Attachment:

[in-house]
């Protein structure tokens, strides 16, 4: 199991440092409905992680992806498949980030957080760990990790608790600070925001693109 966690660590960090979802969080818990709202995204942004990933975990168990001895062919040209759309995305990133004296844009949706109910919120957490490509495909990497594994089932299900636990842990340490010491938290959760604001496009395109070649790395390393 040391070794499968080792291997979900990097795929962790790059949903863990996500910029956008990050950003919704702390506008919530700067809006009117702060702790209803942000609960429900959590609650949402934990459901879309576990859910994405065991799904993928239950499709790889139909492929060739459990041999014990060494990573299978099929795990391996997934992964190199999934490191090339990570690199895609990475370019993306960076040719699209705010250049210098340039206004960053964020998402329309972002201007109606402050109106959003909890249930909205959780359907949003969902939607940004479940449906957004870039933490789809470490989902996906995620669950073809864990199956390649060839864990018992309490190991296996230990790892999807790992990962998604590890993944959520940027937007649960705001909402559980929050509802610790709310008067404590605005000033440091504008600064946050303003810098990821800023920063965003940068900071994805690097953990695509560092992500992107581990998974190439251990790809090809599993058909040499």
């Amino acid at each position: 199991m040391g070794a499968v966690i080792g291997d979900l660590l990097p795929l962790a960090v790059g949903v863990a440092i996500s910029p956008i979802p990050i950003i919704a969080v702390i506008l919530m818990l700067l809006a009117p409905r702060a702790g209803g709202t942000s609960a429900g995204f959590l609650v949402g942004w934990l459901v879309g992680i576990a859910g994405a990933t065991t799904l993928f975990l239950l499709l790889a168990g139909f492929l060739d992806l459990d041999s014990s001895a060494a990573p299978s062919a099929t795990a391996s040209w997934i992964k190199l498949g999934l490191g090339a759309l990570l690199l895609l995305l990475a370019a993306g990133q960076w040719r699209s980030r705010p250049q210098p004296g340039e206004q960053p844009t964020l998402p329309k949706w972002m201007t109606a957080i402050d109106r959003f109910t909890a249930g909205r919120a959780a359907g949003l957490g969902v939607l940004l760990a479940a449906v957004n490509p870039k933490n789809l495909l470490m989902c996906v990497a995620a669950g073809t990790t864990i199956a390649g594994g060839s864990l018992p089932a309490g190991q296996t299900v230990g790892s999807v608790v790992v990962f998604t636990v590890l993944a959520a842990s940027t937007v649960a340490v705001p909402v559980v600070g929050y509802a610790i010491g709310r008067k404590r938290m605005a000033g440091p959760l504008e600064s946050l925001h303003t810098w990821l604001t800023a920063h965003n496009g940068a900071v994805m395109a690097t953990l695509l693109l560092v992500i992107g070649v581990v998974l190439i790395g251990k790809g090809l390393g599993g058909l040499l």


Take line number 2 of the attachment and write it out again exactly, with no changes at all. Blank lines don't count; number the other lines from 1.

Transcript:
């Protein structure tokens, strides 16, 4: 199991440092409905992680992806498949980030957080760990990790608790600070925001693109 966690660590960090979802969080818990709202995204942004990933975990168990001895062919040209759309995305990133004296844009949706109910919120957490490509495909990497594994089932299900636990842990340490010491938290959760604001496009395109070649790395390393 040391070794499968080792291997979900990097795929962790790059949903863990996500910029956008990050950003919704702390506008919530700067809006009117702060702790209803942000609960429900959590609650949402934990459901879309576990859910994405065991799904993928239950499709790889139909492929060739459990041999014990060494990573299978099929795990391996997934992964190199999934490191090339990570690199895609990475370019993306960076040719699209705010250049210098340039206004960053964020998402329309972002201007109606402050109106959003909890249930909205959780359907949003969902939607940004479940449906957004870039933490789809470490989902996906995620669950073809864990199956390649060839864990018992309490190991296996230990790892999807790992990962998604590890993944959520940027937007649960705001909402559980929050509802610790709310008067404590605005000033440091504008600064946050303003810098990821800023920063965003940068900071994805690097953990695509560092992500992107581990998974190439251990790809090809599993058909040499």